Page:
The Varispeech is a really cool chorus-y, flange-y thing if you set it up that way. I had someone there to support me. And there were some tricks, too.
Album Profiles. How To. We submitted 50 songs, and a lot of them I wrote in two hours and never went back to again. By Kylee Swenson.
Economy was one of the words that we threw around a lot when we were first starting to talk about this record. Anybody can keep stacking things up until it sounds cool. None of those songs made it on the record, but it really inspired us. There was one I wrote when we were in New Orleans that Chris Walla picked on his list of potential songs, and Sara hated it.
How did Sainthood compare to past recording experiences?
The idea was that you could slow down a conversation at regular pitch but keep pitch where it was so that people could practice figuring out how to reconnect their mouth and their brain.
But virtually all of the gain reduction, compression, or smashing, I did with outboard gear.
Tegan and Sara have a knack for writing economical and catchy songs, and there are lots of them on Sainthood. I just feel broken. Ted is talking to Chris about what his bass part should be!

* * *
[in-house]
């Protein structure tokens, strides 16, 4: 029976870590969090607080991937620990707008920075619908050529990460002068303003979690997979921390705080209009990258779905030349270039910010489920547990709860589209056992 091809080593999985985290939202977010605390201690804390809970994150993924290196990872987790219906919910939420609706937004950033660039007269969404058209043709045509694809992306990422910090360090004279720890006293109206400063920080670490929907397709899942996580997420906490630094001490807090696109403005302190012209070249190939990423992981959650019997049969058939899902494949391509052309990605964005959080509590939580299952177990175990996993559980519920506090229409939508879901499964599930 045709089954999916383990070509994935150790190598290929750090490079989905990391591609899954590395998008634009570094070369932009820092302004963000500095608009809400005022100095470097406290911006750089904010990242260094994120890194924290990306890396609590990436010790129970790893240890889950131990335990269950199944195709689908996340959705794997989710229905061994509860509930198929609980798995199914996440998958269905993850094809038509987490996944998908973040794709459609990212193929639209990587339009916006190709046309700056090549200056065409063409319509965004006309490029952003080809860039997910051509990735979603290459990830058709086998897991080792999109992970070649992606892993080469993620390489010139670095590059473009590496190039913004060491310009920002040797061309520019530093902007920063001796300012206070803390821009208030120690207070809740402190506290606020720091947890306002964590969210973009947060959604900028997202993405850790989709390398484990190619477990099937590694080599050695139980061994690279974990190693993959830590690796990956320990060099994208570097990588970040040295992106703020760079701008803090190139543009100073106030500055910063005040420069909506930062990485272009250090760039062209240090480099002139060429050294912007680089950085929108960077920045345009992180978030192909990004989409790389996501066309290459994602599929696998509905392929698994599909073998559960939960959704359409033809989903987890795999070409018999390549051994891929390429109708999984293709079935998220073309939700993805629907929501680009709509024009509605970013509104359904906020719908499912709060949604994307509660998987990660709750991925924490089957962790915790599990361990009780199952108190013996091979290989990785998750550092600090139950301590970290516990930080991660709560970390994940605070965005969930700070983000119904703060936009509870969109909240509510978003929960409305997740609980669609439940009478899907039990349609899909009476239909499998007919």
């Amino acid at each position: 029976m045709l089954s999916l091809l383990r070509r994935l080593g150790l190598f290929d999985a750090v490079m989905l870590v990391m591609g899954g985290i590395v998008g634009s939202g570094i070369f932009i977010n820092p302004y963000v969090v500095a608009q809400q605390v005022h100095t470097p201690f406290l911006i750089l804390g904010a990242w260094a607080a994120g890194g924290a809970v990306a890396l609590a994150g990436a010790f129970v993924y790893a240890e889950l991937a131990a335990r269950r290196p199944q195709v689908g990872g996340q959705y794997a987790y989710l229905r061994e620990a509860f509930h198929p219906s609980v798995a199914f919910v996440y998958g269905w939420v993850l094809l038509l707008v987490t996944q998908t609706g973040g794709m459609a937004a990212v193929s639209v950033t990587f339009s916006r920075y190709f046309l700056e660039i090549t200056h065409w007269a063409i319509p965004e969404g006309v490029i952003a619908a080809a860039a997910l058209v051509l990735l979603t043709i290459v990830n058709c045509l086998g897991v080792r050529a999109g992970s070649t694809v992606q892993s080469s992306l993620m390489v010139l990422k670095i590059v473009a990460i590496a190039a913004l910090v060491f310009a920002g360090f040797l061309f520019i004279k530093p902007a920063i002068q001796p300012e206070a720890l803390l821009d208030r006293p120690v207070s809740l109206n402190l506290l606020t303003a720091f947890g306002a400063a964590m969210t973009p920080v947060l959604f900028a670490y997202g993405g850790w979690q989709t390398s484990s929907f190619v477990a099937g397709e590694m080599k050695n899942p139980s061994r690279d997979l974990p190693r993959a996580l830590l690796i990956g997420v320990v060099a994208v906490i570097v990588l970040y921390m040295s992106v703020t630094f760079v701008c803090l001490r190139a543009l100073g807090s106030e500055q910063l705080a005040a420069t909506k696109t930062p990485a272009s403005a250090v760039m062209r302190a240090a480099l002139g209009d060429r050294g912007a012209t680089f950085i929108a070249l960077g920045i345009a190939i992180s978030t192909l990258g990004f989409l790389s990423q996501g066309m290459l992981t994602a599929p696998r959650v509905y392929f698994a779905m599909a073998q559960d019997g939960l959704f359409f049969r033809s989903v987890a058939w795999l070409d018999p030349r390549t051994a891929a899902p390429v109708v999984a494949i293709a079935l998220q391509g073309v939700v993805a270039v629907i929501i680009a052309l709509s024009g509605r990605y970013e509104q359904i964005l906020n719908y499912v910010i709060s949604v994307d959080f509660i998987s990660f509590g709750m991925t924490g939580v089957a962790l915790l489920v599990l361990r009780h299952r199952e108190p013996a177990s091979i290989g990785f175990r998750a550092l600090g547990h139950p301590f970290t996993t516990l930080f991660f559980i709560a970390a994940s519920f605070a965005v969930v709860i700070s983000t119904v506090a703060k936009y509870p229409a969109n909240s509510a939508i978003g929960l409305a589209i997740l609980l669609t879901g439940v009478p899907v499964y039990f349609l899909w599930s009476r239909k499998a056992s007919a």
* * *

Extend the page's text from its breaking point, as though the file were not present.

I did some pretty dramatic drumbus compression with the Empirical Labs Fatso and dropped snares and toms back on top after the fact. Why did you decide to record the bulk of Sainthood live? For identical twin sisters who have recorded and toured together over the past ten-plus years, Tegan and Sara live awfully far apart.
There you go.
We almost always used a Chandler preamp and Manley Variable Mu— [Walla also notes an Empirical Labs Distressor]—and a really small amount of de-essing, just grabbing the really fast sibilant stuff.
Early in their career, Tegan and Sara Quin caught the ear of Neil Young, who brought them on tour with The Pretenders in 2000 and signed them to his label, Vapor.
By Ken Micallef. Lots of takes there, too? I think a lot of songwriters just throw stuff in for varying degrees of insecurity about the song.